Location: Quite near 'An aerodrome somewhere in England'
Am I correct in thinking then, that in addition to a Part-FCL CPL/IR(R), which I'll have to renew every 25 months. I can still keep my pre-JAA UK CPL with non-expiring, embedded privileges, for use on annex 2 aircraft?
I suppose that would be possible, if you really want to be a licence collector....
Night rating pre-JAR-FCL became night 'qualification' under JAR-FCL.....and now back to night 'rating' under EASA.........
Perhaps this has been asked before but if I could find the answer I would not have posted, so...
It has been suggested to me that if I want to convert my (current) IMC rating from my Lifetime PPL(A) to an IR(Restricted) on an EASA PPL, then I must first get it transferred as an IMC rating onto a new shiny 5 year JAR FCL PPL.
Can someone direct me to a document/web page with the IMCr application fee. Having spent about 40minutes navigating the CAA website I am no wiser. An email has been sent to the CAA also but as yet I have had no response.
Well, I passed my IMCr skills test last Friday and my ground exam today. A little frustrating that I rushed it and then half way through the deadline was extended, but at least I'll have it for some 'summer' flying
If the NPA on IF delivers what it states, what would be the conversion of an IR/R to a full IR. I am assuming IR exams new 3hrs 50 mins with a credit of two of them if you hold a CPL EASA, (Cap 804) 10 hrs dual and a test.
I personally have about 60 hrs IF am an IMC instructor but exams have expired for any IR rating. I am current on ndb holds and approaches and have been an ATPL ground instructor so IR exams shouldnt be a problem. I am fully aware of the way the CAA ask questions. But am I inow in with a chance of getting a full IR without shedding out vast sums of cash ?
I don't know the answer to the conversion (if indeed this is in any way finalised) but how much dual training you will need to pass the IRT will depend on the syllabus and the actual training setup.
I have just done the FAA IR to JAA IR conversion and took 20-30hrs (depending how you count it - I had a break for some weeks, which is a big currency killer for that particular type of hand flying NDBs etc) and it is readily apparent that the biggest factor by far is whether NDB procedures remain potentially in the IRT (which I am sure they will) and if so what the tolerances are.
Some 80% of my 20+hrs were spent on NDBs.
For example, the requirement, on the NDB hold, to be established within 5 degrees on the inbound to the beacon was reduced from 30 secs to 15 secs and very recently to 5 secs. However, on an NDB approach, you cannot descend from the platform until you are within 5 degrees of the inbound track - end of story! And if you ever go outside that 5 degrees limit, you have to go around. In reality, the NDB system is so crap that examiners cannot work it rigidly, but how good do you need to be? It's a matter of judgement, for whoever is training you and deciding whether you need to do "one more flight" before you are good enough to be given the 170A course completion certificate and to go for the IRT.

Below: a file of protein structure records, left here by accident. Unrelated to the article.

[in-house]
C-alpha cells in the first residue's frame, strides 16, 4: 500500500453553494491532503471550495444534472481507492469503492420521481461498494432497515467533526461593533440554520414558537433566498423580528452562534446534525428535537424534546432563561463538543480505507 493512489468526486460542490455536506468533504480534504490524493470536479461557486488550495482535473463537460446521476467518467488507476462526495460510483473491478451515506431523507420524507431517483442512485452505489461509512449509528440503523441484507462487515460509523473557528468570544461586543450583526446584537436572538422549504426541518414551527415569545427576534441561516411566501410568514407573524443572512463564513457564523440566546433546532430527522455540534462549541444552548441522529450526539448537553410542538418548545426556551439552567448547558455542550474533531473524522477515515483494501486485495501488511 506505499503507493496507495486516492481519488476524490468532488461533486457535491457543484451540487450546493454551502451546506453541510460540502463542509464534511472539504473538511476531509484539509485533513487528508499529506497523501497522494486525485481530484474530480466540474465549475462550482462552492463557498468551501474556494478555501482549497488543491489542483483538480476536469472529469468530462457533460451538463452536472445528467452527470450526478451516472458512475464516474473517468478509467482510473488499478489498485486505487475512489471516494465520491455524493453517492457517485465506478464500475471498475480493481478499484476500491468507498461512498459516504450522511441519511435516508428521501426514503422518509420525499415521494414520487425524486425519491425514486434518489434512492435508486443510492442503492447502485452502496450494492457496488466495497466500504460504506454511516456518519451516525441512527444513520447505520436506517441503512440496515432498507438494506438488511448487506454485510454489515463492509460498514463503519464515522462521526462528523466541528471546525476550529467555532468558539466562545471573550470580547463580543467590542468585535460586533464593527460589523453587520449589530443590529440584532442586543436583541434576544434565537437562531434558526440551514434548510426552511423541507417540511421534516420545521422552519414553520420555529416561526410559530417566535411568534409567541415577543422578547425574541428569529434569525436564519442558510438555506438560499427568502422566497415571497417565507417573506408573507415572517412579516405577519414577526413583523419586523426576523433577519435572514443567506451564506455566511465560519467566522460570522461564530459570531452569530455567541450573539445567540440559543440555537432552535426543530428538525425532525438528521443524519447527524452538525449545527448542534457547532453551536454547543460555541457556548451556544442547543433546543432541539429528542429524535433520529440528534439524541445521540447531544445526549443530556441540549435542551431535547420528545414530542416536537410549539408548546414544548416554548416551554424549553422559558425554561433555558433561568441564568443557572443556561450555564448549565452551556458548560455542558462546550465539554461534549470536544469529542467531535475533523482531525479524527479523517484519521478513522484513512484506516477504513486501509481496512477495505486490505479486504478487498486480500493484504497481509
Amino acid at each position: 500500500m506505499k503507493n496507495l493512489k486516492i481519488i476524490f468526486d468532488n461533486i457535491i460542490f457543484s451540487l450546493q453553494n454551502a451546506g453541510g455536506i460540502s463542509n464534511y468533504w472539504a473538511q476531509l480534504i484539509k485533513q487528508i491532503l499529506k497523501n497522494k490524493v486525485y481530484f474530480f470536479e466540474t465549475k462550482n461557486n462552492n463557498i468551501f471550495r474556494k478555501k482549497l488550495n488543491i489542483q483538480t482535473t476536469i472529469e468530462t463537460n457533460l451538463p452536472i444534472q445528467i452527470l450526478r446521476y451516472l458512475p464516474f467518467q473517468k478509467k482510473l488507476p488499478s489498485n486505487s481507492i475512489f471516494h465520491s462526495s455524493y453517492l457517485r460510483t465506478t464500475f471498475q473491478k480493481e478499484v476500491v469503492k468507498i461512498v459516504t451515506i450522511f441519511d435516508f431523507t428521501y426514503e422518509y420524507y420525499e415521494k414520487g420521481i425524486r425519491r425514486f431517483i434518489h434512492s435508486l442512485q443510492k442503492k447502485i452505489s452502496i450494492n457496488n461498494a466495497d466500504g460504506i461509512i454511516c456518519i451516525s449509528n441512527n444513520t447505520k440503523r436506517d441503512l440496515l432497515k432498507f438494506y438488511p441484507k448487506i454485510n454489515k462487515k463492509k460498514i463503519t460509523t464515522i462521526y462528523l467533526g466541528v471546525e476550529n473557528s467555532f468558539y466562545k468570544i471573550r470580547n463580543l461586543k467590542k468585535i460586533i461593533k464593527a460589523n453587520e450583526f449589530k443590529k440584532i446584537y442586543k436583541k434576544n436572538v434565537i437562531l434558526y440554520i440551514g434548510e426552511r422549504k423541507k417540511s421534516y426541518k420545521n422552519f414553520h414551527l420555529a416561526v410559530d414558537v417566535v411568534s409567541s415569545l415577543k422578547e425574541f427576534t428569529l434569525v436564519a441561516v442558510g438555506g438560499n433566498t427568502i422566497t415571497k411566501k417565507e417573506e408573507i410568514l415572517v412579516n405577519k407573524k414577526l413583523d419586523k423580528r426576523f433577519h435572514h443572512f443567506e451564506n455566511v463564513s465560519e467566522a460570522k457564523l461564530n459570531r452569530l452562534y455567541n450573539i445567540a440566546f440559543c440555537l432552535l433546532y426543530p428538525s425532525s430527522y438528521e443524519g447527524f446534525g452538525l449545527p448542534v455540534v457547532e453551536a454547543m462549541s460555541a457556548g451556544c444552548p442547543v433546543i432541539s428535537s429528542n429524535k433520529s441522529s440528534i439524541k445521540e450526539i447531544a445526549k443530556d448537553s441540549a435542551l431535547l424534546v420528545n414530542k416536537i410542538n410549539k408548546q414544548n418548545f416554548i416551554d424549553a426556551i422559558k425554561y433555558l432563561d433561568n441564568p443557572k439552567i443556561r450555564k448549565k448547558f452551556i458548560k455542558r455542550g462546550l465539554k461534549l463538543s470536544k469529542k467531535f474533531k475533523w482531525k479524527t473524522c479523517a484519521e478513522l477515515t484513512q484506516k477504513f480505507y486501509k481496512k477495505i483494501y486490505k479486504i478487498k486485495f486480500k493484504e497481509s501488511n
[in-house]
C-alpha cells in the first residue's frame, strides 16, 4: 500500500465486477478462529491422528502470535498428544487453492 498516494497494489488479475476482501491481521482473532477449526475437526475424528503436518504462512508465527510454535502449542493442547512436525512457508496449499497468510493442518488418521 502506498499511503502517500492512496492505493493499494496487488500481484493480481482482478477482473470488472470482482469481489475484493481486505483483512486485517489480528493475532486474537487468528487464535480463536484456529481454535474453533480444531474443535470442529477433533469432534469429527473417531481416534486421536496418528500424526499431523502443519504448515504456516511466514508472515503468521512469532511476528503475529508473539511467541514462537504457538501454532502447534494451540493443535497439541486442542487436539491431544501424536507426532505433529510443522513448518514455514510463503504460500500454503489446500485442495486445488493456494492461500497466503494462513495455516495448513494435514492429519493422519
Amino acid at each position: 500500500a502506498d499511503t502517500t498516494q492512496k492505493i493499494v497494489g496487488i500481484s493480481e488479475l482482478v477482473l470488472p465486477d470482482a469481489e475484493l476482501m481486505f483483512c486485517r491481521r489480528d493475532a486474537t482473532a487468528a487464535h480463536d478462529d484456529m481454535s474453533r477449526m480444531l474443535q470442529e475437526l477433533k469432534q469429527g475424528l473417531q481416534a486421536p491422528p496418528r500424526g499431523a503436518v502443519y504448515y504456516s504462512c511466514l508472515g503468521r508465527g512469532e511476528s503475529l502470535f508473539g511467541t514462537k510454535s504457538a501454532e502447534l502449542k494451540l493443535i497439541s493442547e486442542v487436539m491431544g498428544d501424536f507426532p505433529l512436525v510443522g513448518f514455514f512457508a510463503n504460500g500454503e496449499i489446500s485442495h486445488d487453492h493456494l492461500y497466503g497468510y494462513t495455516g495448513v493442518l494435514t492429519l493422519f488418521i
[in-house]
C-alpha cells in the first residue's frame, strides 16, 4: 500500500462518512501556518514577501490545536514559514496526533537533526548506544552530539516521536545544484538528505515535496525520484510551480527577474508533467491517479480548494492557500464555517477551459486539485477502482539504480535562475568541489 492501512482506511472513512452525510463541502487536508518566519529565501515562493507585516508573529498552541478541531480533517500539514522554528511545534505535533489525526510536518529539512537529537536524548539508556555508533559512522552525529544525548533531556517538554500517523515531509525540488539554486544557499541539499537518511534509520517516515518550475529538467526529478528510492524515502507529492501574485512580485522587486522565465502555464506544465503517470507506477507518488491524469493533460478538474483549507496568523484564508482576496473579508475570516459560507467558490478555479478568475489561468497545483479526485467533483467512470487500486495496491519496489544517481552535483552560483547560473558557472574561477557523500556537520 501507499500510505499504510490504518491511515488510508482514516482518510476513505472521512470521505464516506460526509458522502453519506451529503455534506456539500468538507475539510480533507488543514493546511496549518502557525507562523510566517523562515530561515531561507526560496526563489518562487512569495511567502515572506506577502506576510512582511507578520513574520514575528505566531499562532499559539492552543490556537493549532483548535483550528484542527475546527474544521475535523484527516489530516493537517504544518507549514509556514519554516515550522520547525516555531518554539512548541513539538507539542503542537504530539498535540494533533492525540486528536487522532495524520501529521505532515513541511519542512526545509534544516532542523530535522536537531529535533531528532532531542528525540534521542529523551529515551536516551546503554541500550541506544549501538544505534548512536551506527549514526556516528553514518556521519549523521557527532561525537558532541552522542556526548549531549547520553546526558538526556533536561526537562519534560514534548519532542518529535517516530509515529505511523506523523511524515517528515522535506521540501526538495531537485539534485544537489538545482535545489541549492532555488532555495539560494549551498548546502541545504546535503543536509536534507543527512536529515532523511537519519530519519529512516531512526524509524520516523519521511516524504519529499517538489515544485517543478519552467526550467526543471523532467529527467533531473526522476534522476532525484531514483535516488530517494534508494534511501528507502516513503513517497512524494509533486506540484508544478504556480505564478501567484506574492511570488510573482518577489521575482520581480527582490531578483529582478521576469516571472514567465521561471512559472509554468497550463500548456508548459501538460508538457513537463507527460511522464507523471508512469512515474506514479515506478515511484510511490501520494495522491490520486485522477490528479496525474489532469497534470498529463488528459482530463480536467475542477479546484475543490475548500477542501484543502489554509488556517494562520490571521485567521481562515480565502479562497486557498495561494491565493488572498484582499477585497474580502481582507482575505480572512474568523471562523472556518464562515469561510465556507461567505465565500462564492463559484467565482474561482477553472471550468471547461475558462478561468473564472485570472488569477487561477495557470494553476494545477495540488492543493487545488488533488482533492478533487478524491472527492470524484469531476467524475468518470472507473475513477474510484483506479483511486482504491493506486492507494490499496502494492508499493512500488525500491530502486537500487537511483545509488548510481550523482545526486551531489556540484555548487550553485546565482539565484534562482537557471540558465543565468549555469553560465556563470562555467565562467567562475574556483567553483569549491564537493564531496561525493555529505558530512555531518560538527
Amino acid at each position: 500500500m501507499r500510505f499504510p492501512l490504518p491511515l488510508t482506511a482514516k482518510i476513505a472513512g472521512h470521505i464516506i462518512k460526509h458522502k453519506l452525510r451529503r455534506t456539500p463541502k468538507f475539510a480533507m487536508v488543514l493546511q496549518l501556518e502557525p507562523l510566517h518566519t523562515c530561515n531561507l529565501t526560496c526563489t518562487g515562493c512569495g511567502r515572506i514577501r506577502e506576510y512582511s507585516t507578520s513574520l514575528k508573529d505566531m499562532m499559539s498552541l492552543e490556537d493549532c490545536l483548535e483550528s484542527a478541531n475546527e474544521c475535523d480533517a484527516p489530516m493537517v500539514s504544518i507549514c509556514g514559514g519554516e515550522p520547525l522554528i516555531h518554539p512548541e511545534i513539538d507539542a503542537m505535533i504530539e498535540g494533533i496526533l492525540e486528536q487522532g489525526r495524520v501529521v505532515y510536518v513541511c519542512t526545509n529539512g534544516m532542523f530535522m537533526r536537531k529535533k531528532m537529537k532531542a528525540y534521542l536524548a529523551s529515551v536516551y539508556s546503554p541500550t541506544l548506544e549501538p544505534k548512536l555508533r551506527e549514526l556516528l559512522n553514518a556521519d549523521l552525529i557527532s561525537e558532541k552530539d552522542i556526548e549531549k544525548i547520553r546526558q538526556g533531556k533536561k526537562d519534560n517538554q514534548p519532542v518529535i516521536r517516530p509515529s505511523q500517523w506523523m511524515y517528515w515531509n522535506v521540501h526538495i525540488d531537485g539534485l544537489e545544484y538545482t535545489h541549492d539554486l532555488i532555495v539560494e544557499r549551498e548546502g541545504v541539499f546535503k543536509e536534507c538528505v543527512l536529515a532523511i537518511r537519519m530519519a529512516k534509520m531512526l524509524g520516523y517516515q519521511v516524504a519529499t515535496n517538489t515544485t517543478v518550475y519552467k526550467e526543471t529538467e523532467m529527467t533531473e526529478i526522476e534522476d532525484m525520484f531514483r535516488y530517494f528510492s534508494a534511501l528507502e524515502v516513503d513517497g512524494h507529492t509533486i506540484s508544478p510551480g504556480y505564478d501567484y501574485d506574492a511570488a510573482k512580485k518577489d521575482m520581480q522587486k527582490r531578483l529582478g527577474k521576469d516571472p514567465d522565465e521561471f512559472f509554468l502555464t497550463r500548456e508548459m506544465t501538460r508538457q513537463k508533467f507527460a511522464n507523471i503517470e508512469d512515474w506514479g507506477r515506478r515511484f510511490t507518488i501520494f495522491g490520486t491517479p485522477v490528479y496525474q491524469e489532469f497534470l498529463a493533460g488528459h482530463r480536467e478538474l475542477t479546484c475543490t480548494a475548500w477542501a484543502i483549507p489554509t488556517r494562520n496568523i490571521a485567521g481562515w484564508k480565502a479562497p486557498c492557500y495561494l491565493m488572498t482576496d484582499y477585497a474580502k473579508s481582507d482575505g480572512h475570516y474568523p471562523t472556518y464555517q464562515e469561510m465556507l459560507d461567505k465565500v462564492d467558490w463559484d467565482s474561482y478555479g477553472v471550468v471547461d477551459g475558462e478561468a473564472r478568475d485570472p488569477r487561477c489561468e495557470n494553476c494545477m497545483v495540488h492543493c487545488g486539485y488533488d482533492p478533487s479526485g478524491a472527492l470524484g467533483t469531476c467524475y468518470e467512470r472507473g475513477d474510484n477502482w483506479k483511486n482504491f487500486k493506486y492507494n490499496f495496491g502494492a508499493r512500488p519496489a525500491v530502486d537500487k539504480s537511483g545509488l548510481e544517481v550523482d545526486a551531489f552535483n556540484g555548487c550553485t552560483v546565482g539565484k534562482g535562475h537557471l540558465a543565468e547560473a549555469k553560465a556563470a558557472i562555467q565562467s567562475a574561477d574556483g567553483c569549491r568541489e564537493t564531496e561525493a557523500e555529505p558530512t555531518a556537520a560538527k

That's before one gets onto the 170A "pre-test test" stuff which some FTOs run as a bit of a scam to make more £££, on which there are no defined standards, and the 170A examiner might well choose to operate the 30-second requirement.
I believe the CBM IR will allow a defined credit from previous instrument time, up to 40hrs. But IMHO you will still need to allow for say 20hrs FTO time to reach the IRT standard. But maybe not - nothing stops you being a bl00dy good pilot via unlogged flying; the difference is that now you will need just 10 official dual hours whereas previously it was 50, which is a big cost difference for people with "inadmissible" training/experience.
For example, the requirement, on the NDB hold, to be established within 5 degrees on the inbound to the beacon was reduced from 30 secs to 15 secs and very recently to 5 secs.
There is not (and never was) any requirement to be established on the inbound track for a specific time before reaching the beacon. Doc 8186 states merely that "Due allowance should be made in both heading and timing to compensate for the effects of wind to ensure the inbound track is regained before passing the holding fix inbound." Even the current requirement of 5 seconds is open to challenge if it can be shown that the ICAO requirement was met.
I thought we had laid to rest the concept of CAA 'Skygods' making up the rules as they went along but, clearly, the current crop of examiners are trying to re-invent a wheel that was long ago proved to be square.